The Albanese Government has announced expressions of interest for the ambassador role for First Nations People, following its commitment to widen Australia’s foreign policy.
The ambassador position is open to the public, aiming to encourage “qualified and interested” individuals to apply.
Foreign Affairs Minister Penny Wong said an ambassador for First Nations People will lead efforts to embed “Indigenous perspectives, experiences and interests” into foreign policy.
“The Ambassador will also lead Australia’s engagement to progress First Nations rights globally,” she said on Wednesday.
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“This role will enhance our engagement in the Indo-Pacific region by fostering cooperation on shared interests.”
A joint statement by Ms Wong, Minister for Indigenous Australians, Linda Burney, and Senator Patrick Dodson, noted that Australia’s foreign policy should reflect “modern diversity” and the “rich heritage” of First Nations People.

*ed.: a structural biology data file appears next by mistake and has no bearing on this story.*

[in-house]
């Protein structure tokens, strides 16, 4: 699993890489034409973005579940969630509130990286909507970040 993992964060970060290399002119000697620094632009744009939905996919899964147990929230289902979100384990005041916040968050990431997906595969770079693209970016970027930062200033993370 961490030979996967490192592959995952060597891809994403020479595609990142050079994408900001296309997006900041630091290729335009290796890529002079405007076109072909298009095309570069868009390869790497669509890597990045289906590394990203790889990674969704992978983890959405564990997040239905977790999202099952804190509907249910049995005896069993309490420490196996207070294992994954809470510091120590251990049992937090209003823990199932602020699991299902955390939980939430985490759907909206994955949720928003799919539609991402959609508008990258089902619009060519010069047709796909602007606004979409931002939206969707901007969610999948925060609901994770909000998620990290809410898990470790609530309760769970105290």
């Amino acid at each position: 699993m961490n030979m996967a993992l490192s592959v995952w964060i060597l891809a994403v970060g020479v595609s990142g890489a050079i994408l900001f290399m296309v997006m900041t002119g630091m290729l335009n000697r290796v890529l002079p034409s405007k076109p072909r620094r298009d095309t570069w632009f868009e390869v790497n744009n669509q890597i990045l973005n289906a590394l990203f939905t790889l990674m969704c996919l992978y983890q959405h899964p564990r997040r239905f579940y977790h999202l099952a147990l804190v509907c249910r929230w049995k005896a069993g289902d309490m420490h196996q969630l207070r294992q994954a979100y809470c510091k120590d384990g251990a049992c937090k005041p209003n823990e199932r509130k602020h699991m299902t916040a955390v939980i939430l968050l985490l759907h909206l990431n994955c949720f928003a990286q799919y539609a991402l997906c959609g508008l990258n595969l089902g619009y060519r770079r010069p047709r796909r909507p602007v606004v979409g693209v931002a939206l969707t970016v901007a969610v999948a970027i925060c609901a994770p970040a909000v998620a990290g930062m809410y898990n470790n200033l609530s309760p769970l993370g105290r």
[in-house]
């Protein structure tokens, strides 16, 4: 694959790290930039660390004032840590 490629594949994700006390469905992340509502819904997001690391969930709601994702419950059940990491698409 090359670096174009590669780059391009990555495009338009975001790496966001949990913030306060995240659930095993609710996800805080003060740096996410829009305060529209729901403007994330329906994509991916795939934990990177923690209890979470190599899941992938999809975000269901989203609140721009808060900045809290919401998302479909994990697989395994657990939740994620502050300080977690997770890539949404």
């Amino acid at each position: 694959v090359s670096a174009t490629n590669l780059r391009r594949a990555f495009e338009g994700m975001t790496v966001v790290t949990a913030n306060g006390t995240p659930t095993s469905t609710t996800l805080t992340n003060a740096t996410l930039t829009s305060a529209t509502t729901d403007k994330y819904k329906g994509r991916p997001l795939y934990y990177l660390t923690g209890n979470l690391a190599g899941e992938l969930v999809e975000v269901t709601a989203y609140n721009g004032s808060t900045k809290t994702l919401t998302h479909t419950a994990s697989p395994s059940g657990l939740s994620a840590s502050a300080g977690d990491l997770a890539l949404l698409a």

“The Government is delivering on its commitment to implement the Uluru Statement from the Heart in full,” the statement said.
“The Ambassador will head an Office of First Nations Engagement within the Department of Foreign Affairs and Trade to listen to and work in genuine partnership with Aboriginal and Torres Strait Islander peoples.”
The Department of Foreign Affairs and Trade said the ideal candidate would bring “extensive networks across First Nations communities”, and have experience in driving government policy and working with international institutions.
Ms Burney said the new role will help bring “unique perspectives” across international engagements.
“Appointing an Ambassador for First Nations People is an opportunity to ensure the unique perspectives of Aboriginal and Torres Strait Islander peoples are included in our international engagements,” she said.
“An Ambassador for First Nations people will be supported to engage with likeminded countries to share our commitment to the Uluru Statement from the Heart and experiences of treaty and truth telling processes.”